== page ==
Abu Dhabi, UAEWednesday 24 July 2019

Sudan's interregnum offers a window for stability

The ruling military and protest organisers are making progress agreeing to a transitional adminsitration

Sudanese protestors celebrate after an agreement was reached with the military council to form a three-year transition period for transferring power to a full civilian administration, in Khartoum, early on May 15, 2019. AFP
Sudanese protestors celebrate after an agreement was reached with the military council to form a three-year transition period for transferring power to a full civilian administration, in Khartoum, early on May 15, 2019. AFP

Bedevilled by ruinous civil strife and chronic economic woes, Sudan may finally be approaching a respite from a dilapidating run dating back to the independence of the vast Afro-Arab nation in 1956.

A month after the military removed longtime authoritarian ruler Omar Al Bashir following a popular uprising, protest representatives and the ruling generals are making progress towards an agreement on a transitional administration to run the country until elections are held.

In the biggest breakthrough in weeks of negotiations since the April 11 removal of Mr Al Bashir, the two sides agreed early on Wednesday on the makeup of a key part of the transitional period: A 300-member legislative council.

An opposition umbrella group called the Declaration of Freedom and Change Forces will control two thirds of the seats. The remaining seats will be filled by other political parties with the approval of both the umbrella group and the generals.

The negotiating parties also announced a compromise over the length of the transitional period on Wednesday, with both sides agreeing to a three-year interim period. The military had proposed a two-year transition, while the protesters hoped for four.

Significantly, the two sides agreed to devote the first six months of the transitional period to resolving the three conflicts that have over the years created a series of humanitarian crises of gigantic proportions.

The conflicts are in the Nuba Mountains, Darfur west of Khartoum, and in the Blue Nile province to the south of the capital, where rebels fight government forces to press demands for a proportionate share of state resources and an end to their perceived marginalisation by the Arabised north of the country.

As a result of these conflicts, some eight million of the country’s estimated population of over 40 million are displaced, while much of the state’s resources have been devoted to war.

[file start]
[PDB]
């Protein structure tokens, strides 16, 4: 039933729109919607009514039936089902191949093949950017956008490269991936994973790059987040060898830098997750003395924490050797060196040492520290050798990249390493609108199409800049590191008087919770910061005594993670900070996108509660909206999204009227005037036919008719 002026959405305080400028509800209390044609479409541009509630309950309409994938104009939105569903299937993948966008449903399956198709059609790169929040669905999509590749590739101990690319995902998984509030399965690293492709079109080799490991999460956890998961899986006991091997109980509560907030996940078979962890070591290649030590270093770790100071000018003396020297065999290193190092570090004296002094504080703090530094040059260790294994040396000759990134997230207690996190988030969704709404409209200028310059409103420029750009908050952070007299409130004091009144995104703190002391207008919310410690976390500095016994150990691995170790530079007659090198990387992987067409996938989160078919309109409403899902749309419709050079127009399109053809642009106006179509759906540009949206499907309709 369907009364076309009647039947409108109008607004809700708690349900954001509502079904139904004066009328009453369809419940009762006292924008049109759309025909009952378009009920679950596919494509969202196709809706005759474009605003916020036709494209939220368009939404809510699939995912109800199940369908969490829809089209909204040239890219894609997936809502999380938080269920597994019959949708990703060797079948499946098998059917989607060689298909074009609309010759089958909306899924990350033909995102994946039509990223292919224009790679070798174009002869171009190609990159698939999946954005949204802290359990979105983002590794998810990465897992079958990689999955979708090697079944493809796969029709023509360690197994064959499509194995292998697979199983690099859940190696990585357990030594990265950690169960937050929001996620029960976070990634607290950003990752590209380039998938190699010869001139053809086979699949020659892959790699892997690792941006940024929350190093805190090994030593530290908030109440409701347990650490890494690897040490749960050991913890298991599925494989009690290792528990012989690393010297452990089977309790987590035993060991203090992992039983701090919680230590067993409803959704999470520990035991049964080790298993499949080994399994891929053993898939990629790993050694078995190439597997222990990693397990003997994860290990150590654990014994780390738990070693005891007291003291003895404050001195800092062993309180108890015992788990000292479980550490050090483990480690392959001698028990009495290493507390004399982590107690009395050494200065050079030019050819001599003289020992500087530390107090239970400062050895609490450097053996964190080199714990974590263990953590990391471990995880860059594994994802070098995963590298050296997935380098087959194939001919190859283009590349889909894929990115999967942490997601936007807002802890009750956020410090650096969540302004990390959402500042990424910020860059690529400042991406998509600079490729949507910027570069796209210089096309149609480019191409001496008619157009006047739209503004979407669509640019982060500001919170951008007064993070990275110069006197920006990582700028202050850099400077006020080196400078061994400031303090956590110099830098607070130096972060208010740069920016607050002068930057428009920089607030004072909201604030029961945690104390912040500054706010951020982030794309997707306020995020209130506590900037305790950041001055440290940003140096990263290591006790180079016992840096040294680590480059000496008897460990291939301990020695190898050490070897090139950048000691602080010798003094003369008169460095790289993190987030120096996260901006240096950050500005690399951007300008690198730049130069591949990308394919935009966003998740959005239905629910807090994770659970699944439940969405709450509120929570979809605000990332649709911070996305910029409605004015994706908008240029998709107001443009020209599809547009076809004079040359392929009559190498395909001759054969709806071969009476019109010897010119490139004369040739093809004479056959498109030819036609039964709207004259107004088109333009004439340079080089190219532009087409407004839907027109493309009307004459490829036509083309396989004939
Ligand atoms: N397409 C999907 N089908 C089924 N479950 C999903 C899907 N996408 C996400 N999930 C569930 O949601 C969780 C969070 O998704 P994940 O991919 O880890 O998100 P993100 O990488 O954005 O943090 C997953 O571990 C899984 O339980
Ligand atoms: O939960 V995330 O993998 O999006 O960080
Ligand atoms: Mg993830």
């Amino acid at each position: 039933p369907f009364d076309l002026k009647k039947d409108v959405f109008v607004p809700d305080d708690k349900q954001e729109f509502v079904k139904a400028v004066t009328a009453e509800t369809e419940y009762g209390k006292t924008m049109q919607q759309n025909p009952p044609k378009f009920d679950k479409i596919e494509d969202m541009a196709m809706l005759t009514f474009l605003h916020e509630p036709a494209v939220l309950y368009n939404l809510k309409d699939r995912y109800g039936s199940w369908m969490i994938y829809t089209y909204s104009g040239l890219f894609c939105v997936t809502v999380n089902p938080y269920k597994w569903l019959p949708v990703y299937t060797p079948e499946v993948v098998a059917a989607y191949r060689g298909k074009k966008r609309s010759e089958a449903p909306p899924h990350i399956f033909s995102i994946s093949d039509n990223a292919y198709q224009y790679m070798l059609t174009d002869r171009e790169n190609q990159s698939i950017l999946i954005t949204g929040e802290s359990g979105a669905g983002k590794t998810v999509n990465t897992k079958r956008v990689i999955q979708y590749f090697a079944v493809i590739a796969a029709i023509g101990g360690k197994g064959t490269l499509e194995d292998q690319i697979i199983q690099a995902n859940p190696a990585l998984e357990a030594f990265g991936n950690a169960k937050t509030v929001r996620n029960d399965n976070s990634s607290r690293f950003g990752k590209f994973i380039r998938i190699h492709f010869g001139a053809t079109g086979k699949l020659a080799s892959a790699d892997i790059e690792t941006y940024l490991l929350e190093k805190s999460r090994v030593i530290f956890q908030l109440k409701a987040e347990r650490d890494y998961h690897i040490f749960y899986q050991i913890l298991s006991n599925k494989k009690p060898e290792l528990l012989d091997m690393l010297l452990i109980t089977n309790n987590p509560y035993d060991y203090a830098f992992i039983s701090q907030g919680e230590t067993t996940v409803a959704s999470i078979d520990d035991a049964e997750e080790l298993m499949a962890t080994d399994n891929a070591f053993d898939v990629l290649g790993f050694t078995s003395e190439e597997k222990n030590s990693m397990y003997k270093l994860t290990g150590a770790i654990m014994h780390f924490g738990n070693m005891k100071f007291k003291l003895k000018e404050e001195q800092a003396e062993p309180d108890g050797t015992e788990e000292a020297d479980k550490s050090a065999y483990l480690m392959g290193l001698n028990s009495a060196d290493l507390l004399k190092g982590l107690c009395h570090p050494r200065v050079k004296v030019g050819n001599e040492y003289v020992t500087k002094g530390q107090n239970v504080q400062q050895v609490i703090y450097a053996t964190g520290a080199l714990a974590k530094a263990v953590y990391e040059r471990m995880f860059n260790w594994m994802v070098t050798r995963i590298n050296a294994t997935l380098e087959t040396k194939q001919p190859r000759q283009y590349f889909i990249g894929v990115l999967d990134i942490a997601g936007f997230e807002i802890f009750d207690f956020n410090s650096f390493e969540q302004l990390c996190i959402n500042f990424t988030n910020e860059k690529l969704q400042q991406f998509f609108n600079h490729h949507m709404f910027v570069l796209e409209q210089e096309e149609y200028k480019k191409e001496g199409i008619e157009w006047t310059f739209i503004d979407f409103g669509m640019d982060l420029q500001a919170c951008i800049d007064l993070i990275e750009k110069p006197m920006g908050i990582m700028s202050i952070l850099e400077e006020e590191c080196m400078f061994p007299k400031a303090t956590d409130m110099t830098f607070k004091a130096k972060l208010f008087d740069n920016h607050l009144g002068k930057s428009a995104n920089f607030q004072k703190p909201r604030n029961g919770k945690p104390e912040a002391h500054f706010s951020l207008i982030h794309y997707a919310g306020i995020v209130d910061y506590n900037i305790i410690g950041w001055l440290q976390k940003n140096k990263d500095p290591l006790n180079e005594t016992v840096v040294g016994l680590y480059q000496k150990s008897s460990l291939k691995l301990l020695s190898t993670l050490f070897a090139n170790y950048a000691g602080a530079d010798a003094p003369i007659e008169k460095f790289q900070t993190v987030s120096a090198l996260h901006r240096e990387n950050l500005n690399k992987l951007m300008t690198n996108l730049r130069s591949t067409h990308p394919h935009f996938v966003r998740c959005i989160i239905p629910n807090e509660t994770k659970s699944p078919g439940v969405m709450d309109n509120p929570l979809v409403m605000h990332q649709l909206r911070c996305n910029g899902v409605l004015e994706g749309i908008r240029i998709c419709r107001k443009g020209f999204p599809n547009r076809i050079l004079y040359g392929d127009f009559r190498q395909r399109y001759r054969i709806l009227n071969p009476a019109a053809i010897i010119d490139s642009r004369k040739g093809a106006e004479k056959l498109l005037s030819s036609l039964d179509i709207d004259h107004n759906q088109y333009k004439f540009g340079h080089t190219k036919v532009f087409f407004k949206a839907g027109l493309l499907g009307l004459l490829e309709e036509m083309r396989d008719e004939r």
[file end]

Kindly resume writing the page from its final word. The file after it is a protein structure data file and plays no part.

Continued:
Earlier, protest organisers had argued a longer transition period was needed to give time to draft a new constitution and election law. Dismantling the “deep state” led by Islamists loyal to Mr Al Bashir, and repealing discriminatory laws introduced by his regime would also take time, they argued. Moreover, holding an election soon after the fall of Mr Al Bashir would likely produce a government dominated by Islamists, who over the past three decades have placed their supporters at all levels of state institutions.

Allowing that would be an unwanted repeat of what happened in neighbouring Egypt, where Islamists won a comfortable majority in parliamentary elections after a popular uprising forced autocratic president Hosni Mubarak to step down in 2011. An Islamist, Mohammed Morsi, later won a presidential election in the summer of 2012. The triumph of the Islamists in both votes was attributed as much to the organisational disarray of the liberal and secular forces behind the uprising as the vast influence and expertise available to the Islamists.

Still to be negotiated between Sudan's generals and protest leaders is the thorniest question of all: Who will head the proposed 11-member sovereign council, the body that will collectively function as a head of state with some far reaching powers along with ceremonial duties. The military insists that they need to lead and make up majority of the council. The freedom and change forces insist on a body dominated by their representatives.

Protest leaders argue that they orchestrated four months of anti-Al Bashir demonstrations in which some 100 people died and thousands injured or detained and tortured. It was the military's duty to intervene to protect peaceful protesters and remove a president who elected to use deadly force against them, they argue. They did not go to the trouble of forcing the general-turned-president out of office so that the military replaces him, they say. Backing their position are the tens of thousands of supporters who have staged a sit-in protest outside the armed forces' headquarters since April 6, demanding the generals hand power to a civilian government.

It's difficult to imagine the military surrendering power to civilians in a country where generals ruled for more than 50 of the 63 years since independence. Moreover, the generals can argue with some justification that Sudan's three spells of democratic rule since independence – from 1956 to 58, 1964 to 69 and 1986 to 89 –produced dysfunctional governments that neither ended civil wars nor revived the economy.

However, Mr Al Bashir's 29 years in power, the protest leaders counter, is responsible for one of the darkest chapters of Sudan's modern history, with the government fanning sectarian and religious tensions, setting up paramilitary militias to rival the army and allowing institutional corruption to thrive at a time of acute economic crises.

The two sides were meeting again on Wednesday.

"We are sure of victory and we will not back off until we have it," senior opposition activist Siddiq Youssef said in an interview published on Wednesday.

Updated: May 15, 2019 09:40 PM

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